Women in sex work have organized themselves in Sonagachi (West Bengal) and in Sangli (Maharashtra) to demand their rights and to counter police harassment. The fact that they are organized has helped them to some extent in negotiating the use of condoms to prevent the spread of HIV infection.
But the concept of `choice' in decriminalization still needs to be clearly defined. Some advocates of decriminalization declared at the meeting that a woman doing sex work is the same as a woman carrying bricks at a construction site. Such comparisons, however, can be misleading. Prostitution is not Labour, it is a violation of human rights. Besides, it is often rape. It is intrinsically harmful and traumatic. For almost everyone in the profession, prostitution is not about having made a choice out of a range of other available livelihood options.
Women suffer discrimination and are controlled the world over, so where is the question of choice? The Indian context is no different. If anything, it is far more complex.
Lalitha S A, an activist, who works with women in a red light area of Delhi, questioned the existence of choice for women in sex work. According to her, she was not aware of even a single woman in sex work who wanted her daughter to enter the trade. According to Lalitha, most of these women put their children in boarding schools, if they can afford it, or leave them with their families back in the village. Most of them have come into sex work either by deceit or have been forced, cheated, kidnapped, deserted or raped into the sex trade.
Finally, it seems that whether it is legalization or decriminalization of prostitution, it is a no-win situation for the women, especially in brothel-based sex work. While legalization would lead to exploitation by authorities who issue licenses etc, decriminalization would not free prostitutes from the clutches of pimps and brothel-owners.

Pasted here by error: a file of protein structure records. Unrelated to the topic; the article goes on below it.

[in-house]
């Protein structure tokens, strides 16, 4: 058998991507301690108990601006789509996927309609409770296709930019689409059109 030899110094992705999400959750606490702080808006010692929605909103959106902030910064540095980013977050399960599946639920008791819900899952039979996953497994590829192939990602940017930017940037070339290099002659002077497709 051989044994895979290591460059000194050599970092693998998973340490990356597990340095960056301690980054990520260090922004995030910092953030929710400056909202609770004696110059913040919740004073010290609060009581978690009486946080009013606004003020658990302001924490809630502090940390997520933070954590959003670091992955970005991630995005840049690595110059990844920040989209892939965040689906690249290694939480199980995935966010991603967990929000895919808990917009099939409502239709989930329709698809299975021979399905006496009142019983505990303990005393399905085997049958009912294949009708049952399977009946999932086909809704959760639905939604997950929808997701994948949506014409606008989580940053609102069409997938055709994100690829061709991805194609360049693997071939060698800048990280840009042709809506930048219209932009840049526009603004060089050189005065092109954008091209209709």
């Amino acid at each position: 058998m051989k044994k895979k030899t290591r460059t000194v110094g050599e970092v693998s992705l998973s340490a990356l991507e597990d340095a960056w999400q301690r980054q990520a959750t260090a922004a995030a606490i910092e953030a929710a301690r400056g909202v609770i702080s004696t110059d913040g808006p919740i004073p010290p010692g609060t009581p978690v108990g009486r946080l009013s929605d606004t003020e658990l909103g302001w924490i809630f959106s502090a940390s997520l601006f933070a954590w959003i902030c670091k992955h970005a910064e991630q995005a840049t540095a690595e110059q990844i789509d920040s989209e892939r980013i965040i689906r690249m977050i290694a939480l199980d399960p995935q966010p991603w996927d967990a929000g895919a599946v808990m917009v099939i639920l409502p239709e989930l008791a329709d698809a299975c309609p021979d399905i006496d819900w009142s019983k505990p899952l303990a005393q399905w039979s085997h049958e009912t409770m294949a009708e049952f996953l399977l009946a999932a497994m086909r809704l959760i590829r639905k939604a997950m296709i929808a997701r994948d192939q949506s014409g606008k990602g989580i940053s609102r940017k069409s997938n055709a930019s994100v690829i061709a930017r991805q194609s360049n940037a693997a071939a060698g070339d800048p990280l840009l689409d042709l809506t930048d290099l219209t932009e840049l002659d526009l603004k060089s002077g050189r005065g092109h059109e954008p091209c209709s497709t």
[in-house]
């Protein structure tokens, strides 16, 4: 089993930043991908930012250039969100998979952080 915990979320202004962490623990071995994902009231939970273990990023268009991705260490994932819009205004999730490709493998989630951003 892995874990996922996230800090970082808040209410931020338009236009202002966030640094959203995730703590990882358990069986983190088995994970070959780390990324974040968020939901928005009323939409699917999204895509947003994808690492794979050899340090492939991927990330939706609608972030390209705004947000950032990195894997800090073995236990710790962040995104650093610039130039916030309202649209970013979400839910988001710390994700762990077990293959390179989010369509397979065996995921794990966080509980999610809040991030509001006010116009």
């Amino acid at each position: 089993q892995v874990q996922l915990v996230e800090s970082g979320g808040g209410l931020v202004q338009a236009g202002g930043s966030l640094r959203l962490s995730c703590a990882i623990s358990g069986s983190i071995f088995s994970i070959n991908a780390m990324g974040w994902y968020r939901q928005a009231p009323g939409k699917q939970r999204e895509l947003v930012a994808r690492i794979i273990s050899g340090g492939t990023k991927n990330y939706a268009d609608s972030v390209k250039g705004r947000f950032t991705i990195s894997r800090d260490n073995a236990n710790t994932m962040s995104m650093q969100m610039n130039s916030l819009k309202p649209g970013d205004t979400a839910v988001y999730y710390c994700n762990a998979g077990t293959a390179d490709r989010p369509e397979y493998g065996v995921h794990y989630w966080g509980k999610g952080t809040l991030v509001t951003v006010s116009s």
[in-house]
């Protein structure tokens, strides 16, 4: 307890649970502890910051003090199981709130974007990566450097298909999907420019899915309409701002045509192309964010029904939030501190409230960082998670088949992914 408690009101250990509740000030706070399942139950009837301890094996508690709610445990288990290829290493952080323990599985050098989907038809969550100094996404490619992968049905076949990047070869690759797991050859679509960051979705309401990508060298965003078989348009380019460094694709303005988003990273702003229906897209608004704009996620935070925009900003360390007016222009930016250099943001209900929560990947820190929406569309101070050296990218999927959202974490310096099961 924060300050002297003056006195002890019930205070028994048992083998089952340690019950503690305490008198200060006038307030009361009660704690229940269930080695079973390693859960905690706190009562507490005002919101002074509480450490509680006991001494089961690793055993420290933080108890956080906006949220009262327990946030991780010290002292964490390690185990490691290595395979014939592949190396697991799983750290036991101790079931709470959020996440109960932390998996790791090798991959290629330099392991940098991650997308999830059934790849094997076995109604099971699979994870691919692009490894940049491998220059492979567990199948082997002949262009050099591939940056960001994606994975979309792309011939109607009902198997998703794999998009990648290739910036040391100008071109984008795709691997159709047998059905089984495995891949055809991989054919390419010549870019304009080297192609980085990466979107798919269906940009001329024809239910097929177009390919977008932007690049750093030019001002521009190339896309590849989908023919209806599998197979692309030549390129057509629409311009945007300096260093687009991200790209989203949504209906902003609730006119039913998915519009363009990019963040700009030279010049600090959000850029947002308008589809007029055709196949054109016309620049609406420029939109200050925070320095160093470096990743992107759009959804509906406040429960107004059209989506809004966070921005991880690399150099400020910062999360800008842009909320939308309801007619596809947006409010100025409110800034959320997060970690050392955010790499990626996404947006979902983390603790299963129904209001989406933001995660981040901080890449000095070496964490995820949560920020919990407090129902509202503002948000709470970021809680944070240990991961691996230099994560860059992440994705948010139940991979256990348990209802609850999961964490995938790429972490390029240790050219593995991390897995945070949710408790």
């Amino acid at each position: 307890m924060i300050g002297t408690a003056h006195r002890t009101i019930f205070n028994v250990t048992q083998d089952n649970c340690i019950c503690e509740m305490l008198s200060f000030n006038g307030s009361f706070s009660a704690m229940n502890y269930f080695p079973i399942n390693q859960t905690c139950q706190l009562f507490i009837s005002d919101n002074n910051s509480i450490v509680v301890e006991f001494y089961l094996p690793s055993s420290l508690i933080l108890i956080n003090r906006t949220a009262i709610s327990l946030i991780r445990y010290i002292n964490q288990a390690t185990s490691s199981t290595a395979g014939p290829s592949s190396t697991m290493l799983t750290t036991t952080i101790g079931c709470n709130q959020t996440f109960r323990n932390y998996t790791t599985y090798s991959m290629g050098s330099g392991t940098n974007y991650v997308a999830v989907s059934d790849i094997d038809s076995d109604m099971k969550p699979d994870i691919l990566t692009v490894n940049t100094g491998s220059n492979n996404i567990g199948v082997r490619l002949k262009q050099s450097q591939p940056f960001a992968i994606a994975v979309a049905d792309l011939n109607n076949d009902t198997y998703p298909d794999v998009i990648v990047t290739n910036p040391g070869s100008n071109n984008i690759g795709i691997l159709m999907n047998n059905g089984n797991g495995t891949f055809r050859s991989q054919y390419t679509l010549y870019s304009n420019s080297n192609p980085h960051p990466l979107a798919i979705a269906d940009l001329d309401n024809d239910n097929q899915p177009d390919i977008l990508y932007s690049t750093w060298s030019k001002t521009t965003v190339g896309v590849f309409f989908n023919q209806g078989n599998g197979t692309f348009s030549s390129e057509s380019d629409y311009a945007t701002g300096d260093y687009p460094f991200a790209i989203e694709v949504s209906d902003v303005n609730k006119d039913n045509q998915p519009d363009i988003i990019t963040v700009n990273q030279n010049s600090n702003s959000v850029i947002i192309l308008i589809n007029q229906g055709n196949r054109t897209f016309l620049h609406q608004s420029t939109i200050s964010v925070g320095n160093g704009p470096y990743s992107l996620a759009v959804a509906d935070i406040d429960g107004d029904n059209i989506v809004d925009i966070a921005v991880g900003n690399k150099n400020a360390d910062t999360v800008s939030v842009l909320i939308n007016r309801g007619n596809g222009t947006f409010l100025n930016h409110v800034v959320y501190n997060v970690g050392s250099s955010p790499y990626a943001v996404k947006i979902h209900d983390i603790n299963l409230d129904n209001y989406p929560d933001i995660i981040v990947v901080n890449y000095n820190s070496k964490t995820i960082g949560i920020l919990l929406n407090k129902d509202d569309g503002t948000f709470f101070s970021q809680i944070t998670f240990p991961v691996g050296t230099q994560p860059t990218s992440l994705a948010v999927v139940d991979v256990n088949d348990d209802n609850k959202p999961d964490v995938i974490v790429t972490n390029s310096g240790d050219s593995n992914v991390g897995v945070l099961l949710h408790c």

Activists like Lalitha say that the immediate concern should be how to address the rights of such women. While both legalization and decriminalization talk about protection from police harassment and the right of choice, they have so far failed to address the issue of vulnerability of women in the sex trade, she says. "We need to create a climate for women where they are not sexually exploited and there is no violence against them. Most women in sex trade today are exploited. A very, very small number is there as a matter of choice."
While the activists, in all good faith, continue to argue, the objects of their concern are yet to get involved in the debate. What do women in sex work want? How do they view prostitution? As remunerative Labor? Or as a trade which they have joined as a result of poverty, rape, desertion and trafficking? These are vexed questions. As women's rights activists, we need to put forth clearly the consequences of the different positions being taken. And the voices of women in sex work, at least those who are organized, need to be brought into the debate.
The groups addressing this issue need to build alliances across other social movements so that the issue of women in prostitution is viewed as a larger social concern and not the exclusive responsibility of women's rights activists in the women's movement.